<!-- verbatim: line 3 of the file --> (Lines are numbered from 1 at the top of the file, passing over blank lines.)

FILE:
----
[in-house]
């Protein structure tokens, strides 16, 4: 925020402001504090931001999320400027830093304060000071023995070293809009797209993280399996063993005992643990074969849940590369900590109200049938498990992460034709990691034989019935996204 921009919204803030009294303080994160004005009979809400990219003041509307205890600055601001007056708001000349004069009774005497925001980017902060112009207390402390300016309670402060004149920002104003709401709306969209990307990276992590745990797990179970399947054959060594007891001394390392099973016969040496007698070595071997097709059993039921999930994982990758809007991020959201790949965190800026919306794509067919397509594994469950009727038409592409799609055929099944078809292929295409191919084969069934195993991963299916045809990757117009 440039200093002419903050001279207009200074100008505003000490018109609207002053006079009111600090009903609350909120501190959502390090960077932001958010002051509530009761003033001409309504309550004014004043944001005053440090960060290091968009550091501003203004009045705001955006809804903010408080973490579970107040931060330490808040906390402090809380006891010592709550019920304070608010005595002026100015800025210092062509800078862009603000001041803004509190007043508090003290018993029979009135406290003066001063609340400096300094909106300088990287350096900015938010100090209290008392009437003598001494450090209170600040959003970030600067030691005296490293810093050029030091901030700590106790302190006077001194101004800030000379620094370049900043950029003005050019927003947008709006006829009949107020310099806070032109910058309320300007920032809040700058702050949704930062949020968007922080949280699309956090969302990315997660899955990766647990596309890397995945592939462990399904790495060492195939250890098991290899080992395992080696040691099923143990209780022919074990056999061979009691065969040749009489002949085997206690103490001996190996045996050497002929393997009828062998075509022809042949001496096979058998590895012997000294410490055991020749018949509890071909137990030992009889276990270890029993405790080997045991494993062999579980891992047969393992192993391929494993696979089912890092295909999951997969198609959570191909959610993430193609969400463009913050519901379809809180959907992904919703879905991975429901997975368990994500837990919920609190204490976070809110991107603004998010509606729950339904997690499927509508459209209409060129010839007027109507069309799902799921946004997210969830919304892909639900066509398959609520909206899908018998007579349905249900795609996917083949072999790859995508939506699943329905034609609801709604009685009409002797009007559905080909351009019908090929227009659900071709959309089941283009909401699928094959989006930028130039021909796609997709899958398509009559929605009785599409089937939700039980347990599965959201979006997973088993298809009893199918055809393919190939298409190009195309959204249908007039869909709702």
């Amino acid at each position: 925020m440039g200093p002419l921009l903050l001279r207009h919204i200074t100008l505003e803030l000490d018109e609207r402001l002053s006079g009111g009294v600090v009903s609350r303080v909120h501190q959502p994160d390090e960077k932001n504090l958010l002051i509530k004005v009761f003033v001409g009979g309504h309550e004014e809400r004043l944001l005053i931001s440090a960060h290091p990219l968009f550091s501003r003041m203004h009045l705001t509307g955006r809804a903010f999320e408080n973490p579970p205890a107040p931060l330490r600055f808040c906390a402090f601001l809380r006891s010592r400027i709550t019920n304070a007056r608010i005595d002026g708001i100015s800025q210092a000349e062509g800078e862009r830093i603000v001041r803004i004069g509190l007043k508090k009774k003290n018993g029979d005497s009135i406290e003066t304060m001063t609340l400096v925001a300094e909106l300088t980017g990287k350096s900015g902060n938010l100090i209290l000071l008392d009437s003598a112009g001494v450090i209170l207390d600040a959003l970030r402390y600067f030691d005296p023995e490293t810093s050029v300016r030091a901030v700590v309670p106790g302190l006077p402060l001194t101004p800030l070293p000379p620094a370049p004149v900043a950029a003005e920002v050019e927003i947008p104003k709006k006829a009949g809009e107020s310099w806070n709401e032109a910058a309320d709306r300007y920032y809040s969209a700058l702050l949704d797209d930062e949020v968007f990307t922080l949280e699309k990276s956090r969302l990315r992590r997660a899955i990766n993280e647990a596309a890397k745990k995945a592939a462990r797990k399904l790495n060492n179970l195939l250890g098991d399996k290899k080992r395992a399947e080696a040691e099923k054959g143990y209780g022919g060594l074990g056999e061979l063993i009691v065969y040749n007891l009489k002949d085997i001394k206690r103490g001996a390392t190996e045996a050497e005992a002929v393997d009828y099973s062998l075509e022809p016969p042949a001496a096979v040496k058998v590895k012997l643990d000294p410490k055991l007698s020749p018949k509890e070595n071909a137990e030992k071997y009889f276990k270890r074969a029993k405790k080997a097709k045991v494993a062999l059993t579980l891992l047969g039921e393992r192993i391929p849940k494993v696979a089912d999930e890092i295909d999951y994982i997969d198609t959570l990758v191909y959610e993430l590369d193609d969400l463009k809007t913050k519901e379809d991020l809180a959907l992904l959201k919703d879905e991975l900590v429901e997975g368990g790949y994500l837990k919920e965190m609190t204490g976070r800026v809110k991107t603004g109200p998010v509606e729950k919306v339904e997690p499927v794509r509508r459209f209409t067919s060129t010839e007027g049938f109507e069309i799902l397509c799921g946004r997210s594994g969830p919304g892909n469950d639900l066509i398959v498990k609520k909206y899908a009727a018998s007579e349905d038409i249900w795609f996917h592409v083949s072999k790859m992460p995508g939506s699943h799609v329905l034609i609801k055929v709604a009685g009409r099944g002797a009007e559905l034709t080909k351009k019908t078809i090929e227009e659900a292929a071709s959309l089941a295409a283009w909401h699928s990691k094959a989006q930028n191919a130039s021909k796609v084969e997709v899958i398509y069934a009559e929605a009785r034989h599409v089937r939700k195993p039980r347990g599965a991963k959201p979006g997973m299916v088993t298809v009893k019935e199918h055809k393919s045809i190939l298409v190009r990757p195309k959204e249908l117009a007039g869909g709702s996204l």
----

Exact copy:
């Amino acid at each position: 925020m440039g200093p002419l921009l903050l001279r207009h919204i200074t100008l505003e803030l000490d018109e609207r402001l002053s006079g009111g009294v600090v009903s609350r303080v909120h501190q959502p994160d390090e960077k932001n504090l958010l002051i509530k004005v009761f003033v001409g009979g309504h309550e004014e809400r004043l944001l005053i931001s440090a960060h290091p990219l968009f550091s501003r003041m203004h009045l705001t509307g955006r809804a903010f999320e408080n973490p579970p205890a107040p931060l330490r600055f808040c906390a402090f601001l809380r006891s010592r400027i709550t019920n304070a007056r608010i005595d002026g708001i100015s800025q210092a000349e062509g800078e862009r830093i603000v001041r803004i004069g509190l007043k508090k009774k003290n018993g029979d005497s009135i406290e003066t304060m001063t609340l400096v925001a300094e909106l300088t980017g990287k350096s900015g902060n938010l100090i209290l000071l008392d009437s003598a112009g001494v450090i209170l207390d600040a959003l970030r402390y600067f030691d005296p023995e490293t810093s050029v300016r030091a901030v700590v309670p106790g302190l006077p402060l001194t101004p800030l070293p000379p620094a370049p004149v900043a950029a003005e920002v050019e927003i947008p104003k709006k006829a009949g809009e107020s310099w806070n709401e032109a910058a309320d709306r300007y920032y809040s969209a700058l702050l949704d797209d930062e949020v968007f990307t922080l949280e699309k990276s956090r969302l990315r992590r997660a899955i990766n993280e647990a596309a890397k745990k995945a592939a462990r797990k399904l790495n060492n179970l195939l250890g098991d399996k290899k080992r395992a399947e080696a040691e099923k054959g143990y209780g022919g060594l074990g056999e061979l063993i009691v065969y040749n007891l009489k002949d085997i001394k206690r103490g001996a390392t190996e045996a050497e005992a002929v393997d009828y099973s062998l075509e022809p016969p042949a001496a096979v040496k058998v590895k012997l643990d000294p410490k055991l007698s020749p018949k509890e070595n071909a137990e030992k071997y009889f276990k270890r074969a029993k405790k080997a097709k045991v494993a062999l059993t579980l891992l047969g039921e393992r192993i391929p849940k494993v696979a089912d999930e890092i295909d999951y994982i997969d198609t959570l990758v191909y959610e993430l590369d193609d969400l463009k809007t913050k519901e379809d991020l809180a959907l992904l959201k919703d879905e991975l900590v429901e997975g368990g790949y994500l837990k919920e965190m609190t204490g976070r800026v809110k991107t603004g109200p998010v509606e729950k919306v339904e997690p499927v794509r509508r459209f209409t067919s060129t010839e007027g049938f109507e069309i799902l397509c799921g946004r997210s594994g969830p919304g892909n469950d639900l066509i398959v498990k609520k909206y899908a009727a018998s007579e349905d038409i249900w795609f996917h592409v083949s072999k790859m992460p995508g939506s699943h799609v329905l034609i609801k055929v709604a009685g009409r099944g002797a009007e559905l034709t080909k351009k019908t078809i090929e227009e659900a292929a071709s959309l089941a295409a283009w909401h699928s990691k094959a989006q930028n191919a130039s021909k796609v084969e997709v899958i398509y069934a009559e929605a009785r034989h599409v089937r939700k195993p039980r347990g599965a991963k959201p979006g997973m299916v088993t298809v009893k019935e199918h055809k393919s045809i190939l298409v190009r990757p195309k959204e249908l117009a007039g869909g709702s996204l």